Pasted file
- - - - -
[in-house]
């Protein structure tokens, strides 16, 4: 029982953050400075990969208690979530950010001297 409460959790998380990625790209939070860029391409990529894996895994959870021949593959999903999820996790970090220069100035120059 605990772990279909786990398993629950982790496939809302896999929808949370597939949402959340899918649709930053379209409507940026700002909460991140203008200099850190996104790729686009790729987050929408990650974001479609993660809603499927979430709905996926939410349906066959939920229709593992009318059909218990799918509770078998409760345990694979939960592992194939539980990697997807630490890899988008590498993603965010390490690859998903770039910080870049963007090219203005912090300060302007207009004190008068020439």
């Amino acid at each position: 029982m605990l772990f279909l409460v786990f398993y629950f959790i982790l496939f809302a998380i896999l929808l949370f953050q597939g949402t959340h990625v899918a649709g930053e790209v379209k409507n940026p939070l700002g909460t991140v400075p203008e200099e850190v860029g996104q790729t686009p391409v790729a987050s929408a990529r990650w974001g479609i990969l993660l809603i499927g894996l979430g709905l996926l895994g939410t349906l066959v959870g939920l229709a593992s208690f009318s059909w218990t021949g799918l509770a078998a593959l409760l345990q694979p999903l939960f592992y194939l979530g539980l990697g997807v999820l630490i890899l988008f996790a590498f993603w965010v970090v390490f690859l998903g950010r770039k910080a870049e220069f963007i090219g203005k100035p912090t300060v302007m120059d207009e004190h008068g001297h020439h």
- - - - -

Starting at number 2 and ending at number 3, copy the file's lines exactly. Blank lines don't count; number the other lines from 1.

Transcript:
């Protein structure tokens, strides 16, 4: 029982953050400075990969208690979530950010001297 409460959790998380990625790209939070860029391409990529894996895994959870021949593959999903999820996790970090220069100035120059 605990772990279909786990398993629950982790496939809302896999929808949370597939949402959340899918649709930053379209409507940026700002909460991140203008200099850190996104790729686009790729987050929408990650974001479609993660809603499927979430709905996926939410349906066959939920229709593992009318059909218990799918509770078998409760345990694979939960592992194939539980990697997807630490890899988008590498993603965010390490690859998903770039910080870049963007090219203005912090300060302007207009004190008068020439």
């Amino acid at each position: 029982m605990l772990f279909l409460v786990f398993y629950f959790i982790l496939f809302a998380i896999l929808l949370f953050q597939g949402t959340h990625v899918a649709g930053e790209v379209k409507n940026p939070l700002g909460t991140v400075p203008e200099e850190v860029g996104q790729t686009p391409v790729a987050s929408a990529r990650w974001g479609i990969l993660l809603i499927g894996l979430g709905l996926l895994g939410t349906l066959v959870g939920l229709a593992s208690f009318s059909w218990t021949g799918l509770a078998a593959l409760l345990q694979p999903l939960f592992y194939l979530g539980l990697g997807v999820l630490i890899l988008f996790a590498f993603w965010v970090v390490f690859l998903g950010r770039k910080a870049e220069f963007i090219g203005k100035p912090t300060v302007m120059d207009e004190h008068g001297h020439h």